Who Is Auditing the Big Four?
The UK economy is beginning 2022 on a somewhat shaky footing. Signs of an economic slowdown were cropping up even before the Omicron variant threw fresh uncertainty into the mix and raised fears that “Britain’s nightmare economy of the 1970s,” characterized by a noxious mixture of high inflation and stagnant economic growth, is set for a comeback. One particular industry, however, is doing brisk business: The so-called Big Four professional services firms are experiencing a remarkable boom.
The Financial Sector Needs to Address Whistleblower Retaliation
How sustainable this period of prosperity will prove, however, is another question. Indeed, while the four major auditors — Deloitte, KPMG, PwC and Ernst & Young — are registering their strongest collective financial performance since the Enron scandal 20 years ago, the industry has yet to undergo the systemic overhaul necessary to ward off another Enron-scale incident. As high-profile scandals and legal battles have multiplied, it’s ever clearer that the UK must implement more robust and meaningful regulation of the auditing industry.
Still Mired in Scandals
As recently reported, the auditing giants have all posted their strongest financial results since the 2002 Enron scandal led to the collapse of one-time competitor Arthur Andersen, shrinking the Big Five to today’s Big Four. Indeed, the auditing industry has been a standout performer amidst the pandemic, steadily outpacing the broader economy with the Big Four’s advisory arms reaping a particular windfall as businesses seek expertise on how to recover from the pandemic and protect themselves from future economic downturns.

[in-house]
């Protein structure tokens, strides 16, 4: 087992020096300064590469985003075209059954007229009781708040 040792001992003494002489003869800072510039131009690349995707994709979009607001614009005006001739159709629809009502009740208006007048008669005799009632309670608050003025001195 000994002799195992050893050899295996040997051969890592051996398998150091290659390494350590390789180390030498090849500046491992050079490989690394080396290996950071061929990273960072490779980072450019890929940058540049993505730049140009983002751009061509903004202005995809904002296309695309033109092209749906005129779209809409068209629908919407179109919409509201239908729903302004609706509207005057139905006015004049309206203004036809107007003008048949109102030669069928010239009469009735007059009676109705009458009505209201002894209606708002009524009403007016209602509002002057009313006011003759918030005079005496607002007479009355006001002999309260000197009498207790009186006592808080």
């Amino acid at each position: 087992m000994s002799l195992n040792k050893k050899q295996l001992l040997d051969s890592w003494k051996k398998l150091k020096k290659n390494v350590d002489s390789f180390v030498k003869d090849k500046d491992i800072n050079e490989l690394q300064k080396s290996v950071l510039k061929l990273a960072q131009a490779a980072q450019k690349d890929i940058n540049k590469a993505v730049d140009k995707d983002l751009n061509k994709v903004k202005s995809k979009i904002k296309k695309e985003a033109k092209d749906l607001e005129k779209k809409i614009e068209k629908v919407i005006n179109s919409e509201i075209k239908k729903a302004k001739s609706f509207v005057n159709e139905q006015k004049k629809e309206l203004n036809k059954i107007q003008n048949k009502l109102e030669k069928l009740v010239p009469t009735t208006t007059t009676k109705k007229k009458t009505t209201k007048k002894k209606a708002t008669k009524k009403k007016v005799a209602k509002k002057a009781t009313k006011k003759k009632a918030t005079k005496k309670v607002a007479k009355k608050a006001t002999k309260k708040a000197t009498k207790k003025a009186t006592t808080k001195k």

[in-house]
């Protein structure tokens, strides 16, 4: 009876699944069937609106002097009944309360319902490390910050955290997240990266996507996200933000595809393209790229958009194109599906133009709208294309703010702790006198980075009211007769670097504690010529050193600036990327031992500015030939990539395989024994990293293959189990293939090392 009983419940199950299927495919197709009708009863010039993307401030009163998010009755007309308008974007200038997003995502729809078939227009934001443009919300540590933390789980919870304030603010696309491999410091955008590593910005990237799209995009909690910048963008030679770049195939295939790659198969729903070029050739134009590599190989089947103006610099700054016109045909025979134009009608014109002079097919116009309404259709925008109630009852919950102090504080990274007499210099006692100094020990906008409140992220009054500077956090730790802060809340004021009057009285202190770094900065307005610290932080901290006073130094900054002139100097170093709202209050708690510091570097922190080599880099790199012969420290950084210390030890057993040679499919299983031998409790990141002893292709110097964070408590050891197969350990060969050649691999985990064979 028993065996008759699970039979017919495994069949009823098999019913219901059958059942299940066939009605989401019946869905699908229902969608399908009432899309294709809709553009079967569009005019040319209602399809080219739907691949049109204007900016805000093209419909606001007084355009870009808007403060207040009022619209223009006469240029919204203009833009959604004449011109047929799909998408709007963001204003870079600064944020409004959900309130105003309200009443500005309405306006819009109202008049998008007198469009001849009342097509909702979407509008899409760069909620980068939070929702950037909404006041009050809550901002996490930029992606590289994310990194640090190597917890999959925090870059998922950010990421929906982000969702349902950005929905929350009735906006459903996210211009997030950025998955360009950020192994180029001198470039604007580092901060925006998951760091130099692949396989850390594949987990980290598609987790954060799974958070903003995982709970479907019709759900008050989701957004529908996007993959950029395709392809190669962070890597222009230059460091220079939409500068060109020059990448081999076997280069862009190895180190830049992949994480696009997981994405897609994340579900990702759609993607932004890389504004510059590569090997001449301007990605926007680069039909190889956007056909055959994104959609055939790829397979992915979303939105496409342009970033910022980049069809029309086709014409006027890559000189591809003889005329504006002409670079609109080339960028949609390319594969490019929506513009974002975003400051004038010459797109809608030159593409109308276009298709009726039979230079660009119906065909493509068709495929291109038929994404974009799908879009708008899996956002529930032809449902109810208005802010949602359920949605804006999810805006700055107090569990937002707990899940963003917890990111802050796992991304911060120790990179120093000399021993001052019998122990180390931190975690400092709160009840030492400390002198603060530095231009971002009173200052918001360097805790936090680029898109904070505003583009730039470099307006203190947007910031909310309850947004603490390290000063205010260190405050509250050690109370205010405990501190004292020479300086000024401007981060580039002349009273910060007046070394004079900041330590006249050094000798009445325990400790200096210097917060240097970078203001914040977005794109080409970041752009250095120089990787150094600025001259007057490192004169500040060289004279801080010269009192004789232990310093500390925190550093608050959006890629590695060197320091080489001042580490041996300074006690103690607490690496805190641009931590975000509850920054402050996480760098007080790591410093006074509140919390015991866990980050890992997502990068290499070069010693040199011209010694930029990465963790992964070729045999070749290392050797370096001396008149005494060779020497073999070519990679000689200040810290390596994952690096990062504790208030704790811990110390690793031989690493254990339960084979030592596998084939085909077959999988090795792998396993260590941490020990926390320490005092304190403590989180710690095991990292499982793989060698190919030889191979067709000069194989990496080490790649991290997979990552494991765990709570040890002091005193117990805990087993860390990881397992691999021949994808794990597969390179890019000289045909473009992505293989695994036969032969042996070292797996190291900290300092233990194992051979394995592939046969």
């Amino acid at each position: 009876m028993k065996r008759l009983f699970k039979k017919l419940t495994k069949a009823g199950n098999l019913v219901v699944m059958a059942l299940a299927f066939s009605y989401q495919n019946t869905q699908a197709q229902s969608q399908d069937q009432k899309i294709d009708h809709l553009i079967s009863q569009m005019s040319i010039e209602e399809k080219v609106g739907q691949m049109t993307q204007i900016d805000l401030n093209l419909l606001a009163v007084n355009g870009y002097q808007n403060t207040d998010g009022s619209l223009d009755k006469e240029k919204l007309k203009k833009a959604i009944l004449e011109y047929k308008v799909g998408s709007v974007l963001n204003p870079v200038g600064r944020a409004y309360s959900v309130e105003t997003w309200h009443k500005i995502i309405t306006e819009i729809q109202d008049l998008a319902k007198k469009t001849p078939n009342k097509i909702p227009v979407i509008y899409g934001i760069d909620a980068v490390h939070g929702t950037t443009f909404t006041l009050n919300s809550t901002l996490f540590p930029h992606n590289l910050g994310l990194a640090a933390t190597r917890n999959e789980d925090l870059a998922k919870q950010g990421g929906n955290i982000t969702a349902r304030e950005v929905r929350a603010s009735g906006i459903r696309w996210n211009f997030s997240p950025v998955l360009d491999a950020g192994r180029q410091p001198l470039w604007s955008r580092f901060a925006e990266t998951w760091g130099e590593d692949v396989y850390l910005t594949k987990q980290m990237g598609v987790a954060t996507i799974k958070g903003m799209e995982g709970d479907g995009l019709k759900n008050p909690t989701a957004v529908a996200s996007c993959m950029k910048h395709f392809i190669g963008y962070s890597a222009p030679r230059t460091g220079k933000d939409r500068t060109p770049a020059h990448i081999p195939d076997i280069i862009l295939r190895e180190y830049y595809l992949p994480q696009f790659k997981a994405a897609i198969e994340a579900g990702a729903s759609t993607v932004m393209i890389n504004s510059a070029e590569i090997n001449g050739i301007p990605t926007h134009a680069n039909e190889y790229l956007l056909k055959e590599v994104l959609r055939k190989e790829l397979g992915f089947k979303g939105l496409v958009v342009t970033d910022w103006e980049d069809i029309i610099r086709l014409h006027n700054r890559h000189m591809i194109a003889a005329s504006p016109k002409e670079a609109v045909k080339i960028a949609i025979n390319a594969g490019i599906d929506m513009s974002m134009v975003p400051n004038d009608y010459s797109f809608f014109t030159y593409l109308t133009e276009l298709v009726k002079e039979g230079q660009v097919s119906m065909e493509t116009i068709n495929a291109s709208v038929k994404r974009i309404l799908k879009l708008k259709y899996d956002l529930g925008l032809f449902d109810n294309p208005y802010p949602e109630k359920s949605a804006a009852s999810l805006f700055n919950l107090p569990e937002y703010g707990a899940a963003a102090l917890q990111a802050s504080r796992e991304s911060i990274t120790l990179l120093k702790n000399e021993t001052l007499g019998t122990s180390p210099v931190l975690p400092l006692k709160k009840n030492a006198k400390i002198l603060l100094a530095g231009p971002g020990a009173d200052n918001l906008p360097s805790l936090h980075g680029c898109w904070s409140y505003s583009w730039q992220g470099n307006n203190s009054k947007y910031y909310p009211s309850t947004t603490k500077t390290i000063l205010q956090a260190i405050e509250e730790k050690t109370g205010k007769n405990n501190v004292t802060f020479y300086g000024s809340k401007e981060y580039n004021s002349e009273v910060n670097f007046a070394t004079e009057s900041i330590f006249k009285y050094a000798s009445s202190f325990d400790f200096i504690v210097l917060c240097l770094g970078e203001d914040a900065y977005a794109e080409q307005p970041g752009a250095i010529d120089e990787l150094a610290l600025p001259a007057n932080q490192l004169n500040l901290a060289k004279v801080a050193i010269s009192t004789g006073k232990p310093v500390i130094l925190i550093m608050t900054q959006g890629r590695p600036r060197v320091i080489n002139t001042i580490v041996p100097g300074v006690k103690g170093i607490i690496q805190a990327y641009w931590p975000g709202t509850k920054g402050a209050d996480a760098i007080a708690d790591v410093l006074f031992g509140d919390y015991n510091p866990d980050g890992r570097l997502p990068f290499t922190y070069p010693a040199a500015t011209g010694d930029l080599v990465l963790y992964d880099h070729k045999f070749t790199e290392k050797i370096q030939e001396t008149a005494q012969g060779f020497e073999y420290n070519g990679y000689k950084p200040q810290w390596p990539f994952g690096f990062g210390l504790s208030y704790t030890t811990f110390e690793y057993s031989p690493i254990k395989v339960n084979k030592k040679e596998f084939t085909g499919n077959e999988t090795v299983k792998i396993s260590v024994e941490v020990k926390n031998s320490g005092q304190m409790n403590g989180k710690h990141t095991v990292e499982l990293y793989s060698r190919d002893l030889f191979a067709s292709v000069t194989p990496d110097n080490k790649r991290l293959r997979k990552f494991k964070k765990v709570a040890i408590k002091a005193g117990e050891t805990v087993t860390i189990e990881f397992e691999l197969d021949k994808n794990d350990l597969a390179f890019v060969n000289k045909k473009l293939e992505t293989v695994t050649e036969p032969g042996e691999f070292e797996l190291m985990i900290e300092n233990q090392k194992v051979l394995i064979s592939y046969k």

The wave of mergers and acquisitions deals and increased spending on services such as environmental social and governance (ESG) consulting have given an impressive bump to auditors’ bottom lines. The Big Four generated a total of $167.3 billion in revenue this financial year, up 7% on 2019-20. Of the four, KPMG experienced the greatest increase, with its global revenue jumping 10% to reach $32.1 billion. EY, meanwhile, reported a 7.3% rise in overall turnover, including 19.6% growth in its strategy consulting arm. Deloitte rose 5.5% to $50.2 billion, while PwC increased sales by 2% to the overall revenue of $45 billion, with its advisory sector growing by 3.1%.
Unfortunately, this impressive financial performance hasn’t been matched by a corresponding uptick in standards. While auditors have tried to deflect blame — the UK boss of PwC recently complained that criticism of the audit industry from politicians and regulators is damaging the sector’s reputation — there’s little doubt that the industry continues to be embroiled in scandals, with all four firms associated with high-profile cases.
In one of the latest instances, KPMG is being sued for $600 million over its allegedly sloppy auditing of collapsed private equity firm Abraaj. In its heyday, the Dubai-based fund managed some $14 billion in assets, with Abraaj founder Arif Naqvi selling himself as an ESG trailblazer to the global political and financial elite. Abraaj turned out to be a massive Ponzi scheme, and the firm collapsed in 2018 amid allegations of mass fraud and misuse of funds.